Sunday, 20 September 2015

to HTTPS or to HTTP?

I have to say that HTTPS makes sense in environment where there is a need to protect and HIDE the information inside the communications channel. Examples for this being banking or financial transactions as well as passwords.And even here I'll make a claim that I not utterly convinced beyond all doubt that HTTPS is the best option method to protect those data...

But does it make sense to encrypt EVERYTHING? like what https://letsencrypt.org/ is trying to achieve? (Okay, I'm all FOR the cheap/free SSL certificates, but... but ... it won't solve it all)

No it doesn't. Let me give you an example where encryption is not only a pain in the back, but counter productive: Package distribution.

Firstly I'm typically in situations where I need to reload/reinstall packages to test reliable recreation of systems. However, I'm also limited to costly internet connections, so I want to cache the packages, simply setup something like squid ro apt-cacher-ng, and I'm set.... except for those that does https:// <ARGH!!>

Let me explain, the first problem you'll hit is that apt-cacher-ng doesn't do the CONNECT statement for proxies, and why should it? it should cache the data, not bluntly allow a tunnel. I'm not even going to explain, but you'll see it in various ways and means, and I don't believe it's the right thing, as simply put it this way: I could still capture (ala cloudflare.com's SSL) your connection (since you are behind *my* firewall and proxy) and I could abuse some CA issues and then I'll be able to make you think you are connecting to the right place. But besides that, what are we actually hidding in that transaction? It boggles my mind, but let's continue.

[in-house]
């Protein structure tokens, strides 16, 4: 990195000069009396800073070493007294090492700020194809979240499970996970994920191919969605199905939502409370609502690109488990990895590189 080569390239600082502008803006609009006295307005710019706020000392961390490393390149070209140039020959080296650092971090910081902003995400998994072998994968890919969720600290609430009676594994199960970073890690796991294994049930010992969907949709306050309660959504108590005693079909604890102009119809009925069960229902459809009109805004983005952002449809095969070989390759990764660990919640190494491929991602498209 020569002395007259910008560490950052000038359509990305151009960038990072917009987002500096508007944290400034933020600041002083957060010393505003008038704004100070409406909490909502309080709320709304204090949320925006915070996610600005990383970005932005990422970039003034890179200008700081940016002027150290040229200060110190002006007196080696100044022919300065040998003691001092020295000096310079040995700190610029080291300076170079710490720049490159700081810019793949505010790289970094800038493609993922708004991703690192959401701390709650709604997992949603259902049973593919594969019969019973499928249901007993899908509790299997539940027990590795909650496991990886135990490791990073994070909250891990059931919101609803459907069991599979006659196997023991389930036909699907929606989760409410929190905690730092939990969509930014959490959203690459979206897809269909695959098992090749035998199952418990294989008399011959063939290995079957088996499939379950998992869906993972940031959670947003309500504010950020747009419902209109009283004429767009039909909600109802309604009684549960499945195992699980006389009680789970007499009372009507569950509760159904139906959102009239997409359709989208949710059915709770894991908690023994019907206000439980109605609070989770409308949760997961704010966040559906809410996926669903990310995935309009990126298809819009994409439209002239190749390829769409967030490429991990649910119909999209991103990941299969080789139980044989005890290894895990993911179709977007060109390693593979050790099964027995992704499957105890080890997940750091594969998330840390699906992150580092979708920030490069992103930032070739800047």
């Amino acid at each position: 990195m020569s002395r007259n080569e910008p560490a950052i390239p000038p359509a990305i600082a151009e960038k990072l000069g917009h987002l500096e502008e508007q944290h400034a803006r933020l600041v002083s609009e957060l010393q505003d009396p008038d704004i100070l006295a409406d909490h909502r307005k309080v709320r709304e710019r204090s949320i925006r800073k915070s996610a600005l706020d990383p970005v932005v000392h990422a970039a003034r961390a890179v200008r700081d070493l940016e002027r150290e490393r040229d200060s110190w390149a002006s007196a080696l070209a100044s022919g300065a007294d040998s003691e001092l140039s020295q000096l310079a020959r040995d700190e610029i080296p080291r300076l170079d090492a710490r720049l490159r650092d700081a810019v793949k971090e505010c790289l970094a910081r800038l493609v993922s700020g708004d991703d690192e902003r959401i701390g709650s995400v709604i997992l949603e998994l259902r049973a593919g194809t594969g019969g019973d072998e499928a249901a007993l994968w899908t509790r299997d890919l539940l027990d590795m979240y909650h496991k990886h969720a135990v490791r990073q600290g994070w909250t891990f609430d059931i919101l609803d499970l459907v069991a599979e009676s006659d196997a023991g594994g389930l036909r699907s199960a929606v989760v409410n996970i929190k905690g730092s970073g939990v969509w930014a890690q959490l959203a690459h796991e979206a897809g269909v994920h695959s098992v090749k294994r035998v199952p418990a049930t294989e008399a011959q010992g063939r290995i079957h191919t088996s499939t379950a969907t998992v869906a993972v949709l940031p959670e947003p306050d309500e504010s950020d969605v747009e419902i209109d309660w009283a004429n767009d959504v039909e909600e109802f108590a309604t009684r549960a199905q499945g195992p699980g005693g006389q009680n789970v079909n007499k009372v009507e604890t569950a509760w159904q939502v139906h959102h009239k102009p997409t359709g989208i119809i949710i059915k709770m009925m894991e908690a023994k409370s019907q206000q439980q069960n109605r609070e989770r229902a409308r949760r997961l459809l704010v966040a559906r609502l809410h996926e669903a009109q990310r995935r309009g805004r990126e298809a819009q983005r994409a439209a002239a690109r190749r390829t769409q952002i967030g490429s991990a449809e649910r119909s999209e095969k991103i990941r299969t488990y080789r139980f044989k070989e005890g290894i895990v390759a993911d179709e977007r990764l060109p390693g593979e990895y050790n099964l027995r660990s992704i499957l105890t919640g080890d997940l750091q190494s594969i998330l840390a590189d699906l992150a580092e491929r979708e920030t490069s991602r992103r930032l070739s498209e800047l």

The main concern with regards to package distribution, is the reliability of the package downloaded, and that that downloaded package haven't been tampered with. You know that this problem have been solved and used for the past 20 (twenty) odd years now? Simply sign the package with your GnuPG key, and distribute your public key, and then everybody can check that the file recieved, is the actual file that you've signed. This is as secure, if not better, than trying to trust CAs out there in the wild to confirm that your HTTPS connection was the right HTTPS connection you've said it was.... and then I'm still not sure if the file on my disk haven't been tampered with while it was busy downloaded...

Thus, THINK BEFORE ENCRYPTING

Yours loving encryption himself



Monday, 25 August 2014

iPXE pxeboot and Linux (The 40+ year old explanation)

Okay, I'm over the hill, and it starts to show, but after a morning's caffeine usage to get to the gist behind it, here are a few pointers and experiences to get a tutorial going.

  1. You are intelligent enough to setup tftp server
  2. Your brains don't freeze on a DHCP server's config files
  3. You are purveyed with tcpdump, dhcpdump and strace
  4. You can configure and server HTTP pages with whatever means you like.


Thus, I'm not going to detail the above to bore nor confuse, but rather help you with the iPXE understandings (and freshening your linux kernel parameters :) )

The other assumptions:

  • You have a PXE enabled BIOS/network adapter and want to chainload iPXE from it with a UNDI stack
The basic idea/process:

  1. Have your PXE network adapter, get a DHCP IP and information about the next image to load. This will be undionly.kpxe (You could do an ipxelinux.0, but that's adding complexity for now)